starring Brad Pitt, Mireille Enos, James Badge Dale, Matthew Fox
screenplay by Matthew Michael Carnahan and Drew Goddard & Damon Lindelof, based on the novel by Max Brooks
directed by Marc Forster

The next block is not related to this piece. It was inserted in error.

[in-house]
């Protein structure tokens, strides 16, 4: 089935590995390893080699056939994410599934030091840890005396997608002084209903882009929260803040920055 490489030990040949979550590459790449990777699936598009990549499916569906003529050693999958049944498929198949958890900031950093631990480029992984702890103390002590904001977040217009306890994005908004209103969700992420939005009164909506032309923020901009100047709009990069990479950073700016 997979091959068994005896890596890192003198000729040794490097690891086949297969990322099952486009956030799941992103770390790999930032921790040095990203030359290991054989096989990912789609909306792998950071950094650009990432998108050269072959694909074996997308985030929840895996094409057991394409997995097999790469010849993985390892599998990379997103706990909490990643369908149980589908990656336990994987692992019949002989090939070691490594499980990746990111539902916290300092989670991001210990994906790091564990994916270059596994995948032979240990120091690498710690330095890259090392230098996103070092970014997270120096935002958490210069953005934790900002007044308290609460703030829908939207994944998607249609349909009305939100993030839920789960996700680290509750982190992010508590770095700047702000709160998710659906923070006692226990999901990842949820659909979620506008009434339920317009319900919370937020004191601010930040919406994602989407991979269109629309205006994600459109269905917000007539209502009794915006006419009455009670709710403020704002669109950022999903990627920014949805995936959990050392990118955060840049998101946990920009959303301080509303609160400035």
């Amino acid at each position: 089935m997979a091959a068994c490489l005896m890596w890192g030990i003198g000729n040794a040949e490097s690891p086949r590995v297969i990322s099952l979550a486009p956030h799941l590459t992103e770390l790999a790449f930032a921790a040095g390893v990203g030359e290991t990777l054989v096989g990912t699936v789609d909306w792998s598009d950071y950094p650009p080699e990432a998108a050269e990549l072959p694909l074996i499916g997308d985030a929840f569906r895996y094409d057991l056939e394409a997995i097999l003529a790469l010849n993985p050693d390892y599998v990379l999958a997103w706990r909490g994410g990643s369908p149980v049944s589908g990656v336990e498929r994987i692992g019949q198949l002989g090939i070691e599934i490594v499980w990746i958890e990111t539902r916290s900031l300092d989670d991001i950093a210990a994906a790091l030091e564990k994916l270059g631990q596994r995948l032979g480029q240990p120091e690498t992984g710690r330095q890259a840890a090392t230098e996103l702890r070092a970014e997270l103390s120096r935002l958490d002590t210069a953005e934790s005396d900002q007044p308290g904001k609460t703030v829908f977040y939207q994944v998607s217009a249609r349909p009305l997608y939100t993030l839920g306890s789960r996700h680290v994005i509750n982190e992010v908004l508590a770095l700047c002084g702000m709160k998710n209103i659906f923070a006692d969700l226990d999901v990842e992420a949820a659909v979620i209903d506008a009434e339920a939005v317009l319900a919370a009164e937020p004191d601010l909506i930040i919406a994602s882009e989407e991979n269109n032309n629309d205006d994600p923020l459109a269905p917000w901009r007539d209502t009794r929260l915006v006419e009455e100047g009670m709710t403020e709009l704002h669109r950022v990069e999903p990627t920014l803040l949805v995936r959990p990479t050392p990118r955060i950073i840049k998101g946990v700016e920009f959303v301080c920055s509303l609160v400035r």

by Walter Chaw Marc Forster's World War Z, an adaptation of Max Brooks's cause célèbre novel (think Stephen Ambrose on the zombie apocalypse) that had a production so troubled the real surprise is Terry Gilliam had nothing to do with it, lands as half an idea, handsomely mounted in a really expensive crater. With almost no relationship to the book beyond honouring its concept of a conflagration told in vignettes, it feels almost exactly like James L. Brooks's I'll Do Anything, which began life as a musical and ended up, after extensive reshoots and careening budget overages, song-free, yet whole somehow despite the trauma. That sense of a sudden change in direction, in genre, is all over World War Z--something in its almost apologetic reserve, something in its unmistakable indecision. Indeed, it serves as a fitting metaphor for a zombie as a corpse similarly brought to shambling half-life, but frankly, it could've been a lot worse. It works for what it is in the same way that Steven Soderbergh's Contagion works, and with the same limitations, ambivalence, anticlimax, and handsome mounting. If, at the end, its Damon Lindelof-penned solution* (the twelfth-hour salvation of a freight train jumped its tracks) is as stupid as you would expect something Lindelof to pen, at least the journey there is interesting, even occasionally (if only very occasionally) arresting. A shame that Forster hasn't gotten any better at directing action since Quantum of Solace.